By Natanya Rutstein
The New SETA landscape was ushered in on 1 April 2020 by the National Skills Development Plan 2030 (NSDP) and the re-establishment of the SETAs by the Department of Higher Education and Training. The NSDP largely encompasses the objectives of the National Development Plan (NDP) and the White Paper on Post School Education and Training (WP-PSET). The overarching purpose of the NSDP is to build the capability of South African citizens through the provision of quality education and skills development thereby contributing to economic growth, employment creation and social development in South Africa. In this new dispensation, the role of the SETA’s have been streamlined and re-focussed in order to strengthen their ability to successfully contribute towards the achievement of the NSDP outcomes. Below is an overview of what to expect from your SETA from 1 April 2020.
Quality Assurance – The SETA quality assurance functions as well as those carried out by the National Artisan Moderating Body will now be integrated into the Quality Council for Trades and Occupations (QCTO).
Dedicated Relationship Building – Central to the role of the SETAs will be their ability to strengthen and build relationships between the workplace and education and training institutions in order to facilitate the achievement NSDP outcomes.
Linking Demand with Supply – The levy-grant system must be utilised to its fullest in order to elicit detailed and accurate information from employers regarding labour market demands as well as predicted future trends. The SETAs should also undertake their own research in order to build a comprehensive picture of these demands. Nurturing stronger relationships with Universities, TVET colleges, and Community Colleges will then facilitate the linking of demand with supply to adequately meet these demands. The SETAs must promote and co-ordinate workplace based learning opportunities so as to ensure sufficient workplace based learning to facilitate the achievement of the outcomes of the NSDP.
The diagram below illustrates the linkage of education and the workplace through SETAs.
Increased Training of Employed Workers – SETAs must expand training opportunities for employed workers through the Mandatory and Discretionary Grant system to support increased productivity levels.
Technical and Vocational Education and Training Colleges (TVET ) – The strengthening of the TVET system is a high priority for government in order to support the growth of middle level skills and artisan development. The SETAs must identify the middle level skills required in their sectors through the Sector Skills Plans (SSPs) and partner with industry and colleges using the skills levy system to link demand with supply ensuring sufficient work integrated learning opportunities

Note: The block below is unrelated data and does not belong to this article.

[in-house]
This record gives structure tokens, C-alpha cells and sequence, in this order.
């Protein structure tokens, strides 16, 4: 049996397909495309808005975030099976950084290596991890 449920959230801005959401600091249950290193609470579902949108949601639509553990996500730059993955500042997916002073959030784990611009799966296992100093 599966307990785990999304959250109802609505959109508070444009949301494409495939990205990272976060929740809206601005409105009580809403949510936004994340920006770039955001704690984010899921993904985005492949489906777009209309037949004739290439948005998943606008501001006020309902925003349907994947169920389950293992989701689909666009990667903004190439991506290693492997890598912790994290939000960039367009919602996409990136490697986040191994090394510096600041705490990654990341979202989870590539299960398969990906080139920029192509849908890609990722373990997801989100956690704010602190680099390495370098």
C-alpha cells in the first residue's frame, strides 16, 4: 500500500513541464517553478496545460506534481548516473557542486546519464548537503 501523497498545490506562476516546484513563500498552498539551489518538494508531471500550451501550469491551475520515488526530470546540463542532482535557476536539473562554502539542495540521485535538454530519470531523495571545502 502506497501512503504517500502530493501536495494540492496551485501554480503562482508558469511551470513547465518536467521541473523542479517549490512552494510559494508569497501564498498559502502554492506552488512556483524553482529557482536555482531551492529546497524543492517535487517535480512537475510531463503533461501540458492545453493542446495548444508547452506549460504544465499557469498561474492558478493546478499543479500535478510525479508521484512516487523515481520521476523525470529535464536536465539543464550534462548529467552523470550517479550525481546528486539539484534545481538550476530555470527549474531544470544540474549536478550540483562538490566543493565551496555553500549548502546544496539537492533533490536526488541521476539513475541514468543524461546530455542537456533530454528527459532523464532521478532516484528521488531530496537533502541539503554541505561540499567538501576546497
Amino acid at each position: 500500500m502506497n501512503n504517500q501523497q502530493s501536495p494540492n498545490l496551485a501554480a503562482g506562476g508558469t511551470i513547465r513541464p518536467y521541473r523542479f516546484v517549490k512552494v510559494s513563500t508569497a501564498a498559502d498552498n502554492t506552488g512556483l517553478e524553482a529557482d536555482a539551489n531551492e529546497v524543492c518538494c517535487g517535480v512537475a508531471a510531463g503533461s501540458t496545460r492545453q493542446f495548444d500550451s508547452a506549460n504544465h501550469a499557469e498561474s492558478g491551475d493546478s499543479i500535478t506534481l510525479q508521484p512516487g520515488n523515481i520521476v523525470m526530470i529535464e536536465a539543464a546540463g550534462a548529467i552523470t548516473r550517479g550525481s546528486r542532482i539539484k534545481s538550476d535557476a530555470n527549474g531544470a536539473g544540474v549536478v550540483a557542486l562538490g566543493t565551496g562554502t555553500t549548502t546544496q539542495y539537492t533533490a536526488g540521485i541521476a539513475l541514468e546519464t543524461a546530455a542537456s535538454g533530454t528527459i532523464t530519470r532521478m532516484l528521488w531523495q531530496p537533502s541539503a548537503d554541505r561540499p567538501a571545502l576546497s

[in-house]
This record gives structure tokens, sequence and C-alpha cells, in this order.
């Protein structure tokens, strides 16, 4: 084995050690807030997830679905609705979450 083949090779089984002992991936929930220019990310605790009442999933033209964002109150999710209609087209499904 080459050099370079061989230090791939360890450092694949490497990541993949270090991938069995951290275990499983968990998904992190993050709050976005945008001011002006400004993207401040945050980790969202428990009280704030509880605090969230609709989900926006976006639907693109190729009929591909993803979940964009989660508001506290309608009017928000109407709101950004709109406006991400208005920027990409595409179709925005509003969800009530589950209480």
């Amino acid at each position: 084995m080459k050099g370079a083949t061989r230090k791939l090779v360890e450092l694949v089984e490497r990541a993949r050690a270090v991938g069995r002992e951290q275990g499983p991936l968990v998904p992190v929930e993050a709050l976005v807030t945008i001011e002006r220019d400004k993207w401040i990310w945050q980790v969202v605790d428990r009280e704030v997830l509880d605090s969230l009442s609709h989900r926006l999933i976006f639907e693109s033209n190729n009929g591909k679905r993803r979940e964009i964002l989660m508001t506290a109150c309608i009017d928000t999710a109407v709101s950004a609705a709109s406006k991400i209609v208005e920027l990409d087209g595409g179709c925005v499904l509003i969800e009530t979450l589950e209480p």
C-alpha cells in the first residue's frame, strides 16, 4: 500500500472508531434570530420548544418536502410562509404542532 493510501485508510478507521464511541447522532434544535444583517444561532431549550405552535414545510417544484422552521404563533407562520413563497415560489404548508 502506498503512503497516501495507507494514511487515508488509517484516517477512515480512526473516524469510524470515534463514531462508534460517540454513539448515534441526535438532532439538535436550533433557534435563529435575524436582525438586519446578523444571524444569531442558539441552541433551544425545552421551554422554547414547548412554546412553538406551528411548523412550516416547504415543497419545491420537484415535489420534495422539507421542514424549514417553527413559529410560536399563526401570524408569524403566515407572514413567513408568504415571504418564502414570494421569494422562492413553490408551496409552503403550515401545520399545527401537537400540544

Community Education and Training Colleges(CET) – The CET colleges will cater for the knowledge and skills needs of the large numbers of adults and youth requiring education and training opportunities, unemployed people, and those employed but in low or semi-skilled occupations. The CET colleges link directly with the work of public programmes to provide appropriate skills and knowledge. The SETAs have an important role to play in building partnerships between CET colleges and work-integrated learning opportunities.
Entrepreneurs and Cooperatives – Through their skills planning research, SETAs must identify the skills development needs of entrepreneurs and cooperatives within their sectors and then actively support appropriate initiatives with particular focus on the unemployed, youth, women and people with disabilities.
Worker‐Initiated Training Programmes – SETAs must work closely with Trade unions to support and encourage training initiatives and programmes within their sector in order to equip workers with the knowledge and skills to understand the challenges faced in the workplace and the broader South African economy.
Career Development – The ability of all workers to be able to achieve their full potential through actively developing their career is a key component of the NSDP. The SETAs must support enhanced career and vocational guidance initiatives within their sectors.
The achievement of the NSDP outcomes cannot be accomplished without the active support and participation of all social partners in South Africa. Working closely with your SETA will not only secure the Mandatory and Discretionary grants but will also better position your organisation to ensure that labour demands are met and that you have a workforce on tap with the right skills at the right time.
The Talent Hub International can assist you in conducting a skills audit before compiling your Workplace Skills Plan. The audit will provide you with a good snapshot of actual skills and knowledge within your current workforce and the specific developmental areas where focus is required. Contact us at admin@tthinternational for more information.